The need for a review of the cost equalisation system

Statskontoret concludes that there are large differences in how many refugees the municipalities have accepted. These differences may have contributed to increased differences in terms of structural costs between municipalities that the cost equalisation system does not capture to a sufficient extent. One reason for this is that the current compensation amounts are based on old cost data.

Statskontoret believes that there is need for a review of the two sub-models for population changes, the sub-models in the schools area, the sub-model for individual and family care and the sub-model for healthcare. The sub-models may need to be supplemented with new variables in order to capture the additional costs within various services that are affected by immigration.

Statskontoret also contends that there may be grounds to analyse whether the cost equalisation system needs to be complemented with a mechanism that equalises the cost of municipal adult education. The background to this assessment is that a large proportion of the newly arrived immigrants have a low level of education and municipalities are obliged to provide municipal adult education.

There is a lack of data about costs

Statskontoret concludes that it is not possible to compile data about the costs of the local government services that asylum seekers and those who have recently arrived make use of. This is due to a lack of data on the costs of various services in the municipal sector distributed by various groups of individuals. The official statistics report the costs of asylum seekers and those who have recently arrived as a lump sum, but without including school costs. In terms of county councils, there are no official data about the costs of healthcare provided to asylum seekers and those who have recently arrived in Sweden.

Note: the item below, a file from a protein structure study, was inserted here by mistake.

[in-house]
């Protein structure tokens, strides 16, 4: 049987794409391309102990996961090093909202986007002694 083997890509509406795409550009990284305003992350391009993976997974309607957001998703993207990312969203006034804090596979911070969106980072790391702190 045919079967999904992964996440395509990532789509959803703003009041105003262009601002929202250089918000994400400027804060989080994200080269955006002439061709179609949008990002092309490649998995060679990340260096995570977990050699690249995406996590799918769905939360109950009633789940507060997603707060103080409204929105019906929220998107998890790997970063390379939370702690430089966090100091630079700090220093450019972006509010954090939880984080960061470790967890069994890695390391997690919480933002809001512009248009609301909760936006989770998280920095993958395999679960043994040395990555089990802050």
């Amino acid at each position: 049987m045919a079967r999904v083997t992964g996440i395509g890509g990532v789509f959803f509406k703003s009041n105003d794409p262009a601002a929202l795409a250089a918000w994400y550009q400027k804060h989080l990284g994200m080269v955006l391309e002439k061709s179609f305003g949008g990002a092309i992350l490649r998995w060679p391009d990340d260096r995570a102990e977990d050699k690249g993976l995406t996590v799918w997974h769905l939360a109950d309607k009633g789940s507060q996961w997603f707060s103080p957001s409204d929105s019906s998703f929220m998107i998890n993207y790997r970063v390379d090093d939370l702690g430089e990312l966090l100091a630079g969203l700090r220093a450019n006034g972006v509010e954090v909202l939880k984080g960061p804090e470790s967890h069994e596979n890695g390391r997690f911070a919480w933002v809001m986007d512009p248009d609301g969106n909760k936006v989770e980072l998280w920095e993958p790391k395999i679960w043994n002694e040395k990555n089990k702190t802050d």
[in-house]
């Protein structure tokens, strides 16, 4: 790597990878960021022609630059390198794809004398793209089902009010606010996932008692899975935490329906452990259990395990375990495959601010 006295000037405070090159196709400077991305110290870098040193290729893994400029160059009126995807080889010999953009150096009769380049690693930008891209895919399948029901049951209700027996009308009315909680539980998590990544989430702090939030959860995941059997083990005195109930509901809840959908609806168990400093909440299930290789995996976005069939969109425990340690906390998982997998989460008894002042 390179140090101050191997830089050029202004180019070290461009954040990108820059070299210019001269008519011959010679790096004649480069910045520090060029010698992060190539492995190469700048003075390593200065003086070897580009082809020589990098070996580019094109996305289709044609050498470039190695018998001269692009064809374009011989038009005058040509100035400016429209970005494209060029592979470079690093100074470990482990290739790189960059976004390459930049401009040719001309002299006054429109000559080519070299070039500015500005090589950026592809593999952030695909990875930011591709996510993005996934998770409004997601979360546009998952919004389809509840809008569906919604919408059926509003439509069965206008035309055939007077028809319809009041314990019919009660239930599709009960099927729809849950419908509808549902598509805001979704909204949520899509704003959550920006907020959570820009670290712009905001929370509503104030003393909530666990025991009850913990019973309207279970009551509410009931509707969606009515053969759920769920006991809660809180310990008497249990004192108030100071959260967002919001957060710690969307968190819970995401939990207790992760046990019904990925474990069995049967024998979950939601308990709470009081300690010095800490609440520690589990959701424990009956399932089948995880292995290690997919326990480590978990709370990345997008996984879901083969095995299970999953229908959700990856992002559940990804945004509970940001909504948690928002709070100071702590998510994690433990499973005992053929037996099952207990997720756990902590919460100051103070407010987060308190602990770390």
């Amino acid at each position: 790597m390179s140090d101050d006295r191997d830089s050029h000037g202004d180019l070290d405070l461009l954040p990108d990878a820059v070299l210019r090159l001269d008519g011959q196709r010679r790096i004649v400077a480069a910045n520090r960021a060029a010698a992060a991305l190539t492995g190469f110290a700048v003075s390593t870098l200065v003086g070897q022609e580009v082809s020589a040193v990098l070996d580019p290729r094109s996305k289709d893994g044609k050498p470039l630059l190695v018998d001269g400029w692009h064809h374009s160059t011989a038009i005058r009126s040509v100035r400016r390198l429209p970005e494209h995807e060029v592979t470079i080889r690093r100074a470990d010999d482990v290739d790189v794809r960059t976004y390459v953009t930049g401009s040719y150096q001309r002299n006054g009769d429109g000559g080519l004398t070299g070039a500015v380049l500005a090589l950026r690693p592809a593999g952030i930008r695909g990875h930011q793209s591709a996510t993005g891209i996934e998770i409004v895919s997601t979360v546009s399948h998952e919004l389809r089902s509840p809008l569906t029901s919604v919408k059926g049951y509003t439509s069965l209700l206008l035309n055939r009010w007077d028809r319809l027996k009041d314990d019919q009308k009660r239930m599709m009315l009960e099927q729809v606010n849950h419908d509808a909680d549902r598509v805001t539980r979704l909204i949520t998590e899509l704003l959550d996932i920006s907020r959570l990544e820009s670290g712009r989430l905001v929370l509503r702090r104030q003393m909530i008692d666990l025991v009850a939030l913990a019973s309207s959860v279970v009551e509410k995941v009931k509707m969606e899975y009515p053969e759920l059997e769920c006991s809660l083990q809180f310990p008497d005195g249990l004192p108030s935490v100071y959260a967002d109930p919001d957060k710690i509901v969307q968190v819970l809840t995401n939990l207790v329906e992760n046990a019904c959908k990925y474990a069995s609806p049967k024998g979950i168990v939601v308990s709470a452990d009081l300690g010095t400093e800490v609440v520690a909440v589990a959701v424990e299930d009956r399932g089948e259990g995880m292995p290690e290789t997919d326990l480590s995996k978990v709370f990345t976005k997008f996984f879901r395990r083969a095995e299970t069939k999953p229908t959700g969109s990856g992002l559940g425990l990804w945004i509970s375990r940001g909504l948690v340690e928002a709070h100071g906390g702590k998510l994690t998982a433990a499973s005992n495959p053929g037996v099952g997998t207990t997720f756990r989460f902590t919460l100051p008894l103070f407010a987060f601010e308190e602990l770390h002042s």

Time delay in the cost equalisation system

Statskontoret sees no direct requirement for further investigation with respect to the time delay in the cost equalisation system. Statskontoret’s analysis shows that there are two circumstances contributing to the delay. For any given equalisation year, there is a time delay in the data on which the cost equalisation is based. Statskontoret concludes that there is also a delay in the payment of central government grants to the municipal sector for asylum seekers and those who have recently arrived. 

Cost equalisation for immigration in other countries

Our international overview shows that there are a few other European countries, aside from Sweden, that have an explicit system for the equalisation of the costs of refugee immigration. The overview includes Denmark, Finland, Norway and Switzerland. The technical solutions vary between countries and in terms of which costs are equalised. One similarity between the countries is that only immigration from countries outside of that country’s own geographical area are included in the cost equalisation system. The countries’ equalisation systems differ in terms of factors including which groups of immigrants are covered and what period of time the immigrant must have lived in the country.